In 2013 I came across one of the most obviously polluted lakes that I have ever seen, in the midst of an enchanting wood called Templewood in Norfolk. Instead of the complex “forest” of varied vascular plants that should define the ecosystem of a healthy shallow lake, there was a 10cm thick floating mat of green algae.
From the spring onwards, the algae caused fluctuations in oxygen in the lake, choking the wildlife and causing the death of the few remaining fish. Clearly, there was a problem.
Discovering the causes of the lack of biodiversity
I encountered this lake whilst working for Norfolk Rivers Trust, and once I had discovered the degraded lake we approached the landowner with our concerns. Both the landowner and the Trust wanted to find out why this lake was in such a poor state, and to seek solutions. As a result, we began a water sampling campaign, and over the next few months we found clear results.
The main cause of the problem was the high (although within consented Environment Agency limits) concentrations of nutrients, entering the lake from a sewage treatment works via a stream. The situation was a technically challenging one because the concentrations of nutrients, especially forms of phosphorus, were approximately ten times too high to support a high quality lake ecosystem. The standard industrial procedure to strip phosphates from the water is expensive, and the water company did not find it cost effective to do this.
Using a wetland to filter the nutrients from the water
There were no obvious conventional solutions, so we had to think of something else. The answer lay in nature itself. During a phone call, wetlands expert Rob McInnes (previously of WWT) alerted us to a new design of wetland pioneered in Northern Ireland that filters water naturally, through a sequence of large but shallow ponds, removing the nutrients.
Norfolk Rivers Trust teamed up with Rob to deliver this innovative solution. Following the meticulous applications for permission and surveys required before such works, the project started in the autumn of 2014, and involved piping the nutrient-charged water from the sewage treatment works into three shallow ponds, collectively about the size of half a football pitch.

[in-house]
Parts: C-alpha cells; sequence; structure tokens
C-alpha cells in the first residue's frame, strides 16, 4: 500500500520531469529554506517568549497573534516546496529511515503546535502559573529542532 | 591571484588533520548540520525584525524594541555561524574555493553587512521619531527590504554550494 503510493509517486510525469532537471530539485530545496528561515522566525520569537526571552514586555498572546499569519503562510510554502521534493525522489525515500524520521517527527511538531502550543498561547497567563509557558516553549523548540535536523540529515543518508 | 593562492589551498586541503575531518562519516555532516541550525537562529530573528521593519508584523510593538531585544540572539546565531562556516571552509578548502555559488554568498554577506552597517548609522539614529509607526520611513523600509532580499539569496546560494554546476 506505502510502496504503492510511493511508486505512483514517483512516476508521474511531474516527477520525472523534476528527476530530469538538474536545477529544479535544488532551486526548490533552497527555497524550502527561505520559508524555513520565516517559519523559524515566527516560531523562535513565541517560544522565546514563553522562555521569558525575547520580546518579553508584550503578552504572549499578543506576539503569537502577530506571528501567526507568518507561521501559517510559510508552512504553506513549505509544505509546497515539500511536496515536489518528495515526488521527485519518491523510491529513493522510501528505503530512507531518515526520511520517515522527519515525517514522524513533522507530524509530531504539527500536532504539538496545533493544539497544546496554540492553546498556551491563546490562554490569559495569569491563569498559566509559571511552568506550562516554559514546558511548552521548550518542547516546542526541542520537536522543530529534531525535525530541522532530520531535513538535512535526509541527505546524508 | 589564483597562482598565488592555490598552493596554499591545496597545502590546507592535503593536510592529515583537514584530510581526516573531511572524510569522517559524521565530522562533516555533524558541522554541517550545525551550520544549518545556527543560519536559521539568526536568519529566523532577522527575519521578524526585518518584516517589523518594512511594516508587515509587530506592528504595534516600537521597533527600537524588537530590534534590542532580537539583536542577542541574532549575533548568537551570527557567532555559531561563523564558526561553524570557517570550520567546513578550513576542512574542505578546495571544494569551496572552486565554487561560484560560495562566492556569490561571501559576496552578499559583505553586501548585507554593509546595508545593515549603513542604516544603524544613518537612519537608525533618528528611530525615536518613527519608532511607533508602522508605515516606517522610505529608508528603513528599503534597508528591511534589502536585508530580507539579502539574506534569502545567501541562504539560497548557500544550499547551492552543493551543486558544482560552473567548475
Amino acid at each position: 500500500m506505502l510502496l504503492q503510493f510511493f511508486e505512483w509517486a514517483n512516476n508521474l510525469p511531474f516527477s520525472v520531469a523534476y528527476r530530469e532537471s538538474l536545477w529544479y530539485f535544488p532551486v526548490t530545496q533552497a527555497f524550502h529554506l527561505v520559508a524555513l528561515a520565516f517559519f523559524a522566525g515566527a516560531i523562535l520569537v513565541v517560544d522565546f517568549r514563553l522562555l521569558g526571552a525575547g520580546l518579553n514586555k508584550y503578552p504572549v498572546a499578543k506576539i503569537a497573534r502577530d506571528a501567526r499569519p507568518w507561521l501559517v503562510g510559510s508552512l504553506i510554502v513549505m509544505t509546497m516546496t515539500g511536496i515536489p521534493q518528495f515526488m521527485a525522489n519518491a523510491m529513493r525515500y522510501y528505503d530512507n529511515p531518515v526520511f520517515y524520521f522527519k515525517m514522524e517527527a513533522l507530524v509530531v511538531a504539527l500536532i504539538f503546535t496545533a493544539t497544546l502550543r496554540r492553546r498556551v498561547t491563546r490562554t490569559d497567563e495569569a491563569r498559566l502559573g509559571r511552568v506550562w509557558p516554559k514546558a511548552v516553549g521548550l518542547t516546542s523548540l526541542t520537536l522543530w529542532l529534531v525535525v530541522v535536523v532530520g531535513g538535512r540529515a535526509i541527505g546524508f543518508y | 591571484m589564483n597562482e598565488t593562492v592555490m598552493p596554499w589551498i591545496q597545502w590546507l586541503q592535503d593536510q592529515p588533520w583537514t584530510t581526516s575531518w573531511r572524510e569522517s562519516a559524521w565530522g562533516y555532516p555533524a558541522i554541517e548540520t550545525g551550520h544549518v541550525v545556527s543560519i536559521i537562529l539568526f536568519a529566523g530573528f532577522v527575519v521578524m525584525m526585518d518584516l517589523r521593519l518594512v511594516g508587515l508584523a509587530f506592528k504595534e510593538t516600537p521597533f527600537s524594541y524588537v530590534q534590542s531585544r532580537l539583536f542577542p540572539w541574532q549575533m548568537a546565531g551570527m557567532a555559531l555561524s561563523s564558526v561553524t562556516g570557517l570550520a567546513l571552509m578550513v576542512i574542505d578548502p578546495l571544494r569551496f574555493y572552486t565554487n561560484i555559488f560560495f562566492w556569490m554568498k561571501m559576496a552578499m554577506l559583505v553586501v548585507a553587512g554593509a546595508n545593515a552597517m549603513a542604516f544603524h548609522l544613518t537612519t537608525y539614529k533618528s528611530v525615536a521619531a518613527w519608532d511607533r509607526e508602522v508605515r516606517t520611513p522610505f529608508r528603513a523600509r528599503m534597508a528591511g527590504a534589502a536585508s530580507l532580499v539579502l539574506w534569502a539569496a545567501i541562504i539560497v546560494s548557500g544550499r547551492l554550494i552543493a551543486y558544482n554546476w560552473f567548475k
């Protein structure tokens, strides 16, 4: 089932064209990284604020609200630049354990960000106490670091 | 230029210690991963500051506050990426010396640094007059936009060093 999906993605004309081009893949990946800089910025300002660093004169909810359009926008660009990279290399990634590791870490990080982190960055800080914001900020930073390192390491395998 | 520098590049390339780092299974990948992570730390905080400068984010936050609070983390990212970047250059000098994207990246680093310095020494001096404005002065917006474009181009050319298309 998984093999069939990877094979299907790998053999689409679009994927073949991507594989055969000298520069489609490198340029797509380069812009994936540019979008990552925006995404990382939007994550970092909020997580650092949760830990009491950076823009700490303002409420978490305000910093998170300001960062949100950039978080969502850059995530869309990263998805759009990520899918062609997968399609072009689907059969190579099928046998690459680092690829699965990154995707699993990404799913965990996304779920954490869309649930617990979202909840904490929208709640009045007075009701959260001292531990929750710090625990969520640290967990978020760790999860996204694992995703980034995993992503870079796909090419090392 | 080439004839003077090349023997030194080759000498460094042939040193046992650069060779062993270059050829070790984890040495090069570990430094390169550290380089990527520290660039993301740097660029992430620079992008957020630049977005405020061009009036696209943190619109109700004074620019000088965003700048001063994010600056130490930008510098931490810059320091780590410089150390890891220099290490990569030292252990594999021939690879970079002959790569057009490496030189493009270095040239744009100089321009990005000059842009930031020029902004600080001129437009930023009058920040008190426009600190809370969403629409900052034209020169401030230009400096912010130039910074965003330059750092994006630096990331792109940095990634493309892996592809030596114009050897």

Nearly five years after the construction of the wetland, my former colleagues and I are delighted to have had the evidence that we presented, including several years of water quality data, published by the scientific journal Wetlands. The results showed that although the wetland was small in comparison to the volume of effluent passing through, the concentrations of total phosphorus and nitrate were reduced by 78% and 65% respectively.
What's more, the number of bird species surveyed at the site of the wetland increased from 10 species before wetland construction to an average of 27 species in the years following construction. The new arrivals to the site included species classified by the British Trust of Ornithology as of conservation concern including grey wagtail, yellowhammer, song thrush and skylark.
We are still to fully evaluate the downstream benefits, but surveys of river insects taken before and after the wetland construction show a greater abundance of insects after the wetland was commissioned. Combined, these data provide yet more evidence of the power of wetlands to help to solve problems caused by human impacts, whilst also benefitting nature.
Whilst the nutrient reductions were substantial, we concluded that at its current size the wetland is not yet reducing nutrient concentrations enough to allow full recovery of the lake. Having said this, anecdotal evidence points to some improvement. As ever, solutions to environmental problems are complex and hard-won.
Nevertheless, the paper joins the body of research showing that constructed wetlands can form a part of the solution to the problem of nutrient enrichment from sewage treatment works. The water company, Anglian Water, are now working with Norfolk Rivers Trust to deploy more wetlands to improve water quality, with a larger-scale wetland already having been completed.
Author: Oliver Van Biervliet
Olly is currently doing a PhD in partnership with WWT, about the effects of beavers on stream flows and water quality. Read more here:
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